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GAMBLING FOR LOVE AND LIFE

A MONTE CARLO TRAGEDY.

There nat baen, says a London correspondent, sundry vague references m the newspapers to an alleged doable suicide of a romantic patnre at Monte Carlo, bat illl George R. Sims Inquired Into the matter j •ad told the sad story m the " Referee," < no one had any idea what a trnly painful and sensatiooal sffalr It was. "Dagonet" writes : — A yonng married man of Lyons fell m love with a young married woman: They met secretly, and adored eaoh other, and agreed to fly together— to pat the •ess between themselves and their families. Bat there wts a slight difficulty In the waj. They bad very little money for a long journey, and they wanted to be far, far awky— in America for ohoice. Then the Idea t*me to the man that they would take their «mall cipltal of a few hundred f ran os and go to Monte Carlo, and make it into a fortune — a fortune which would enable them to live m peao£ and plenty on a far-off shore. 80 it c&ne that one day, with a small box and a portmanteau, the fugitives arrived at Monte Carlo, and put up m this little hotel, where for Bfr a day you can have bed and board. They had only a few hundred fiance with them. In the letter whlob they have left behind they explained that from the first their arrangements were complete; They foresaw the psstbllitles of the situation. They would play until they had won enough to go to America, or they wonld lose all. And if they lost all they would die together, and give their friends no farther trouble about them. They were a few days only m Monte Carlo. They risked their loals only a few ftt a time, and they spent the remainder of the days and evenings In strolling about the romantic glades and quiet pathways of the beautiful gardens, whispering together of love, and looking Into caoh other's eyeß. The end came quickly, One evening they went up In the soft moonlight to the fafry land of Monte Oarlfr. They entered the Casino. They bad come tofthelr last few golden colos. One by one the croapar's remorseless rake flwept them awsy and then the lovers weat out of the hot, crowded rooms, out from the glare of the chandeliers and the ■winging lamps, Into the tender moonlight •gain. Down ' the staircase of fortune ' arm m arm they went, along the glorious marble terraces that look upon the sea on .to where at the foot of the great rook on whioh Monaco stands there Ties the Con•damitie. It was their last walk together. The lovers were going home to die. That night, In some way which I was unable to ascertain, the guilty and reined man and woman obtained some charcoal and got m into their bed* room. They then closed the windows •nd doore, and prepared for death. They wrote a letter — » letter wbloh an official assured me was so touching that, as he cead It In the room wbere they lay dead, the tears ran down his cheeks. Then the girl— she was but a girl— dressed herself m snowy white, and placed on her breast ft jweet booquat of violets. Then the charcoal was lighted, and the lovers laid themselves out for death, side by side, and passed dreamily Into deep, and from sleep Into death. These are the faots of ' the romantic suicide at Monte Carlo,'. It Is not a moral story j It is not a new story. I have told it simply as it happened.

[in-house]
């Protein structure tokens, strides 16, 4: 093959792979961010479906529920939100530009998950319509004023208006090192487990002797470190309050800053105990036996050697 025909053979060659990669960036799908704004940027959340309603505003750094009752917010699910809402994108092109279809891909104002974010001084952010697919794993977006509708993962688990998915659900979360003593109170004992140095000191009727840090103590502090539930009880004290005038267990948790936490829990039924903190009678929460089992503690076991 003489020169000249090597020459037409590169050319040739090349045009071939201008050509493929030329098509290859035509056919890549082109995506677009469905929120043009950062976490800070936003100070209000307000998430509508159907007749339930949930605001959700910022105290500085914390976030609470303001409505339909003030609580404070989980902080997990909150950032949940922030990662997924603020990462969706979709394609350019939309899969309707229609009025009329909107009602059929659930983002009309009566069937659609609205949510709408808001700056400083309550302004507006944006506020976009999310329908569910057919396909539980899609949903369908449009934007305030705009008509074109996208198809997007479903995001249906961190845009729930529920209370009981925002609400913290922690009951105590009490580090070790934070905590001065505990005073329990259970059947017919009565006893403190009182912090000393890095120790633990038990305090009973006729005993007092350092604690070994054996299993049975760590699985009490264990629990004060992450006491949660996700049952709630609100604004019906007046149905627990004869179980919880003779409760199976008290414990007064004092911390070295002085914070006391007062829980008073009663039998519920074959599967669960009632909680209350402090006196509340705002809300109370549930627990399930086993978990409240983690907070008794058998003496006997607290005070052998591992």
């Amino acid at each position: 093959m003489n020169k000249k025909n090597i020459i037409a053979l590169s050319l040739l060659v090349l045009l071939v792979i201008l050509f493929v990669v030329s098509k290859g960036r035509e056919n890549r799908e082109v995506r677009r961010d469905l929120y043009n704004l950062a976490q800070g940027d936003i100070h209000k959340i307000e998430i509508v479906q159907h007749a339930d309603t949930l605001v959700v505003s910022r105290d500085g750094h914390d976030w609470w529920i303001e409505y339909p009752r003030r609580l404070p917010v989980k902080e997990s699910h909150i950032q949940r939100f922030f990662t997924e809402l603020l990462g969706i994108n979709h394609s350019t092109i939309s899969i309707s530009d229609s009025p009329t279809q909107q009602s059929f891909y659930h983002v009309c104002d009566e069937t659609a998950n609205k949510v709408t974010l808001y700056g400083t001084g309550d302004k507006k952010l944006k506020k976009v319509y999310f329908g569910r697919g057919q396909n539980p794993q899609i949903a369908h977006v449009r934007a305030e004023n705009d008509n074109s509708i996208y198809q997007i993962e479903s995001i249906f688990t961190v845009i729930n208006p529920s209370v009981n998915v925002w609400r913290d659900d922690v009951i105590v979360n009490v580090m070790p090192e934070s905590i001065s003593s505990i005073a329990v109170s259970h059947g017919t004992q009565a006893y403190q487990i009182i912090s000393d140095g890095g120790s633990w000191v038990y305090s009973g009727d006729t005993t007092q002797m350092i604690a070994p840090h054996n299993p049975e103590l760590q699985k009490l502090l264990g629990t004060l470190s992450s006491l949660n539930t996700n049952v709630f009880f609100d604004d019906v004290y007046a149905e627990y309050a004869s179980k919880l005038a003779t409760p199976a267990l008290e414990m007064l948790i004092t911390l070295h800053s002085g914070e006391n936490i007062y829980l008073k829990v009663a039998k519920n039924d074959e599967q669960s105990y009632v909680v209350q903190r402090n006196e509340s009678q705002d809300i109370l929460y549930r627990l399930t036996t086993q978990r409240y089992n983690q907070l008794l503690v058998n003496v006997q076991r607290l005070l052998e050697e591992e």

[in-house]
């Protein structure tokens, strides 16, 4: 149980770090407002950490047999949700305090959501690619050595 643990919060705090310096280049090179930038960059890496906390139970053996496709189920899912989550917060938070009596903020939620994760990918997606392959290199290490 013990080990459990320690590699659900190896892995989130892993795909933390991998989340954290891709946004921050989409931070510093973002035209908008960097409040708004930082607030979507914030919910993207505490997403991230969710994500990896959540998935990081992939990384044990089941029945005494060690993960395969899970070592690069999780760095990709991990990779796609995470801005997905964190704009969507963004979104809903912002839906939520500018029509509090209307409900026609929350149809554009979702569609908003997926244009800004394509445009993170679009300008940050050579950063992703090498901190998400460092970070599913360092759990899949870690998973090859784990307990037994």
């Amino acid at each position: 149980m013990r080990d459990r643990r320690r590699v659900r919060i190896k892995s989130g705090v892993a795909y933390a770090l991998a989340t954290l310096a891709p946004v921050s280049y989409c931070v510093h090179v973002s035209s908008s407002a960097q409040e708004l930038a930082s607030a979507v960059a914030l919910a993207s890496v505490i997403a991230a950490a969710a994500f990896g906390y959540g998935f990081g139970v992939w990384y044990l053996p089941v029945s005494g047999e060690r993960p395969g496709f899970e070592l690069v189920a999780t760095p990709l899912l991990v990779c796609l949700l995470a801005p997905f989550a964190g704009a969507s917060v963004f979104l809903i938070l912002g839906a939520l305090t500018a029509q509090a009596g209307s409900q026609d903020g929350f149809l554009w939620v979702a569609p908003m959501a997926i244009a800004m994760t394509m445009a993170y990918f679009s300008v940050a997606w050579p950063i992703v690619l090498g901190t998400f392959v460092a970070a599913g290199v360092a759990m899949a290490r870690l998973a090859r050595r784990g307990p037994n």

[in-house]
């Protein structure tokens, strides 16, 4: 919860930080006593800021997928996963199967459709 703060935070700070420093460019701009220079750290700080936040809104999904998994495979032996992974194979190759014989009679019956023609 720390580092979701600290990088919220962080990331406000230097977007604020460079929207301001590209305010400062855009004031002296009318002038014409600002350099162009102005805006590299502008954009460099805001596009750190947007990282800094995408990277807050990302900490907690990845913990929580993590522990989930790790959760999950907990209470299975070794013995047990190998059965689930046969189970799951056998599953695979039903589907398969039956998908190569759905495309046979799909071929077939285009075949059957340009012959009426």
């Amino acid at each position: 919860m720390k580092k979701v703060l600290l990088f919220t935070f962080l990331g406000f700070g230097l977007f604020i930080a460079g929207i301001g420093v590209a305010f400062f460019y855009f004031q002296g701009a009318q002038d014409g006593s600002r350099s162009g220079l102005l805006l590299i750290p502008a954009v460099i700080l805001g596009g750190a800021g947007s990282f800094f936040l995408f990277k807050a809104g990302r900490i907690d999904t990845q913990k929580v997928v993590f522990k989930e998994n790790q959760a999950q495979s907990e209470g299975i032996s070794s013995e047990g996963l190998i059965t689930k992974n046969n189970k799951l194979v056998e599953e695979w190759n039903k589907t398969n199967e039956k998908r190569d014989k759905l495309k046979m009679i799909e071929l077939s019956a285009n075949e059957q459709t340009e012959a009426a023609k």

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Permanent link to this item

https://paperspast.natlib.govt.nz/newspapers/AG18890401.2.24

Bibliographic details

GAMBLING FOR LOVE AND LIFE, Ashburton Guardian, Volume VII, Issue 2099, 1 April 1889

Word Count
610

GAMBLING FOR LOVE AND LIFE Ashburton Guardian, Volume VII, Issue 2099, 1 April 1889

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